WATCH: Mid-America hosts nearly 200 virtual student families

Arkansas Connections Academy teacher Sarah Heath talks about the academy its Oct. 7 field trip to Mid-America Science Museum. - Photo by Lance Porter of The Sentinel Record
Arkansas Connections Academy teacher Sarah Heath talks about the academy its Oct. 7 field trip to Mid-America Science Museum. - Photo by Lance Porter of The Sentinel Record

Following its Back-To-School Bash last month at Magic Springs Theme and Water Park, Arkansas Connections Academy students were back in Hot Springs where they enjoyed a field trip at Mid-America Science Museum on Oct. 7.

Arkansas Connections Academy is one of five virtual charter schools in the state to be approved by the Arkansas Board of Education to serve students statewide. Though the students attend school online, the academy hosts periodic functions throughout the school year that allow them to learn and have fun with other virtual students from the program.

Sarah Heath, an ACA teacher, said that around 100 students from Hot Springs and the surrounding area, along with their families, attended the field trip at Mid-America.

"They had their back-to-school field trip at Magic Springs earlier in September," she said. "We have four to five first semester, four to five second semester, and then we have our end-of-the-school-year field trip which will be at the Little Rock Zoo. Typically these are all free for the students. Families might just be (charged) a few dollars, or they may also be free; just depends on the location."

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The tuition-free, online public school for K-12 students started in 2016 with a focus on offering a "high-quality educational experience that keeps students motivated and engaged in a safe, virtual learning environment," according to its website.

Local parents of Arkansas Connections Academy students who attended the field trip, Jeff George and Brenda Boyer, said they love the idea of getting to enjoy the day as a family.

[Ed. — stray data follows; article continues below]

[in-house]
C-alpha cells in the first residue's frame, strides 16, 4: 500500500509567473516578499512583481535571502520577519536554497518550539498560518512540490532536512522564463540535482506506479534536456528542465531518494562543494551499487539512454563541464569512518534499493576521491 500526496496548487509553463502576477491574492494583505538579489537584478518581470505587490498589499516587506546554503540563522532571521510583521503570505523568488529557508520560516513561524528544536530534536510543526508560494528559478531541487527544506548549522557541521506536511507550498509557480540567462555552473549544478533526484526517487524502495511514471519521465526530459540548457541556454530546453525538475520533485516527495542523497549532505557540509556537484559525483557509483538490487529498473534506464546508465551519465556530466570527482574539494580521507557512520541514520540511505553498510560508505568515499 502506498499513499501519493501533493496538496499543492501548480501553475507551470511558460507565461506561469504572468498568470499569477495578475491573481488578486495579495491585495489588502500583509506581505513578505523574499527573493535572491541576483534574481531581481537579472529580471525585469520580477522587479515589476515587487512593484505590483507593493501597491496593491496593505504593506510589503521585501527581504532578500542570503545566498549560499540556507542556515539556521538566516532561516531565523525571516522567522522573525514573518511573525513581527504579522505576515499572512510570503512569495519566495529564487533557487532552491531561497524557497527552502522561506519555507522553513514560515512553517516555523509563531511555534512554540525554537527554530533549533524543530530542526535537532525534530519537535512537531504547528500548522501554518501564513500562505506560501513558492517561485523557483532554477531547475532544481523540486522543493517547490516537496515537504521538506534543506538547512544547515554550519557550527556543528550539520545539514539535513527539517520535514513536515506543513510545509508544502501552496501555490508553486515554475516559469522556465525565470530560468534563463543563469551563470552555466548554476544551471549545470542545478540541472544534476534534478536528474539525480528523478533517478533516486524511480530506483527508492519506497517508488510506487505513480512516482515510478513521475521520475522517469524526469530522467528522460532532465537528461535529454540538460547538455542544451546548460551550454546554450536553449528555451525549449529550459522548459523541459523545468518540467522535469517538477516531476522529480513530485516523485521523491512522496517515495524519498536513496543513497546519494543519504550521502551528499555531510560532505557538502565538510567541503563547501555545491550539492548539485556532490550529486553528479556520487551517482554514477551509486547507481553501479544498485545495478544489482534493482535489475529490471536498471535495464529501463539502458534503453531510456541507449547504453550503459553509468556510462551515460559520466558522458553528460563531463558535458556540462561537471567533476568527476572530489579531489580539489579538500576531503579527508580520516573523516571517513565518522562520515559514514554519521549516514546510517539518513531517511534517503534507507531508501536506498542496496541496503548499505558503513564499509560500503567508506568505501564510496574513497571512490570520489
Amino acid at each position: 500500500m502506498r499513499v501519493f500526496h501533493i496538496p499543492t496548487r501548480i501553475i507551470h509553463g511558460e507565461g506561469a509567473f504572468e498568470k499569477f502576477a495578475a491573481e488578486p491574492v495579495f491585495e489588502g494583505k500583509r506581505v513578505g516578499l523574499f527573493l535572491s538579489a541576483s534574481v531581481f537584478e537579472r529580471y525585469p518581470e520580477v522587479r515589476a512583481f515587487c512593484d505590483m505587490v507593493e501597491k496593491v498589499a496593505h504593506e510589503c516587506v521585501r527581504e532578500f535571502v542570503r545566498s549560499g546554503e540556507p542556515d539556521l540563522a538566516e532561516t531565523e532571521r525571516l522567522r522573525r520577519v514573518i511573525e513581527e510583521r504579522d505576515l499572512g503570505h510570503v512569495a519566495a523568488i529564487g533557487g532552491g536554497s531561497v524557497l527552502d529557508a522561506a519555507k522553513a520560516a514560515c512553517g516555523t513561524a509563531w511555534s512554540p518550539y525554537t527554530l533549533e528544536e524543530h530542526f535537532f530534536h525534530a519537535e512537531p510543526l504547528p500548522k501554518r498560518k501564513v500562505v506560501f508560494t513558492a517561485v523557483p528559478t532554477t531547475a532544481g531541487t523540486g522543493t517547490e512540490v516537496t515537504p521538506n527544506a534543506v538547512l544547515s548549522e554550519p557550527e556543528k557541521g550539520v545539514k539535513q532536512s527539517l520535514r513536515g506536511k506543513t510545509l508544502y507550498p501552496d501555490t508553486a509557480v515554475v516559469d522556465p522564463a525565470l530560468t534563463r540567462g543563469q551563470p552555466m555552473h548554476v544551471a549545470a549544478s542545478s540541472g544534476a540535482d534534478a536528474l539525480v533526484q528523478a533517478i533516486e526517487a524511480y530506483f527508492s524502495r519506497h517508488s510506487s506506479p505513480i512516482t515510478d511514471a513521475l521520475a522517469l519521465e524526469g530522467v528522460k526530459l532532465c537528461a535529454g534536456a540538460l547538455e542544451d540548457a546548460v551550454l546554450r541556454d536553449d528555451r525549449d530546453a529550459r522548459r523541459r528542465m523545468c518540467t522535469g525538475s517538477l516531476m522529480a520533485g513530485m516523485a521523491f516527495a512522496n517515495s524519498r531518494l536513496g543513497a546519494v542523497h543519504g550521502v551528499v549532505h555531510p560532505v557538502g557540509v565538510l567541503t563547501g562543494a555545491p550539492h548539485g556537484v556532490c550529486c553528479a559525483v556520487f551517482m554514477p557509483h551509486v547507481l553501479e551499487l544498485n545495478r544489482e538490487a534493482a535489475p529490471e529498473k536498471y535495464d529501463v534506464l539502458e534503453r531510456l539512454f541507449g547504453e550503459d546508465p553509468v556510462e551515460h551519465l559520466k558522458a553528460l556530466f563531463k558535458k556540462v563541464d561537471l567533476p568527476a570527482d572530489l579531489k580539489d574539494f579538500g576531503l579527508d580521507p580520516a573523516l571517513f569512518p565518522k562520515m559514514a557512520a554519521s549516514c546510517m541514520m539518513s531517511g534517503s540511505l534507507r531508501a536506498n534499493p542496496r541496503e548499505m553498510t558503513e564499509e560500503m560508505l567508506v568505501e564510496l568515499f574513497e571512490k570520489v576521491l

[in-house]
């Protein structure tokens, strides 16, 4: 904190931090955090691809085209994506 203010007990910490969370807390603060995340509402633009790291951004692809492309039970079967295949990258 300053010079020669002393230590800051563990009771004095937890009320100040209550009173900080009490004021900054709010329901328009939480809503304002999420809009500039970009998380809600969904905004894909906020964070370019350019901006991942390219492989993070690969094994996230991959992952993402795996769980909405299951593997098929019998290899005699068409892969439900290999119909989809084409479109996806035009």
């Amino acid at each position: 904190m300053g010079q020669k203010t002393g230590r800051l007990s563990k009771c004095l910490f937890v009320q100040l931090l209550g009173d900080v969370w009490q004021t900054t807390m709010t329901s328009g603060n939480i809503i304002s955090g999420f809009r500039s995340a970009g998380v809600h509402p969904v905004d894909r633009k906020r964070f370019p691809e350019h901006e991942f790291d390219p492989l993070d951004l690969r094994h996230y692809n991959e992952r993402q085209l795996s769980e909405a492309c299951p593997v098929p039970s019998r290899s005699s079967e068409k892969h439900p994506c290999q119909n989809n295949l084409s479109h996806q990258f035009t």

"This is their second year," Boyer said. "We love it. I love the freedom this gives us and being able to keep up with everything they're doing. If they make a bad grade, they're able to bring it up, and the teachers and staff are excited about it all the time, especially when they reach out."

She said the students love the fact they don't have to rush out the door and be at school by 8 a.m., but can get up and start their lessons when they are ready.

"And they really get into the lessons. All their needs are met and it's a really great option. Everything is really easy and it's nice being able to connect with the teachers and everything. It's really great," she said.

With a curriculum aligned to state and national standards, teachers also focus on their students' emotional well-being and social development, working closely with the families to ensure the students are learning the way they learn best.

"It's good because they get to work at their own pace," George said. "They get to kind of set their own schedule when they're comfortable and take breaks when they feel they need to. If they're not absorbing anything, they can go get a snack and come back to their schooling again. They seem to retain more that way.

"Not to mention, while I'm at work, I can still check up on them through the web-based program. I can go into the website and see what assignments they've completed today and the answers they've given. And after the teachers grade it, I can see which ones they got wrong and which ones they got correct. Everything's very visible. It's all transparent."

Heath noted the students who would normally qualify for free and reduced lunch are given a free computer they can use to complete their studies. Many of the older students, particularly those in 11th and 12th grades, do dual credit courses for college as well, she said.

Coming off the COVID-19 pandemic brought a large uptick in the number of students to enroll, with a total current student population of around 3,300 across the state.

"Just a tremendous opportunity for students in the state. ... Since we've been an online school and we're not a typical public school that had to transition, we were already online. So we have all of our system in place to where all of our teachers are tremendous at working online and having our students," Heath said.

"Yes, they work from home, but we're not a homeschool. We are fully accredited just like your normal, you know, district down the road. We are as well," she said.

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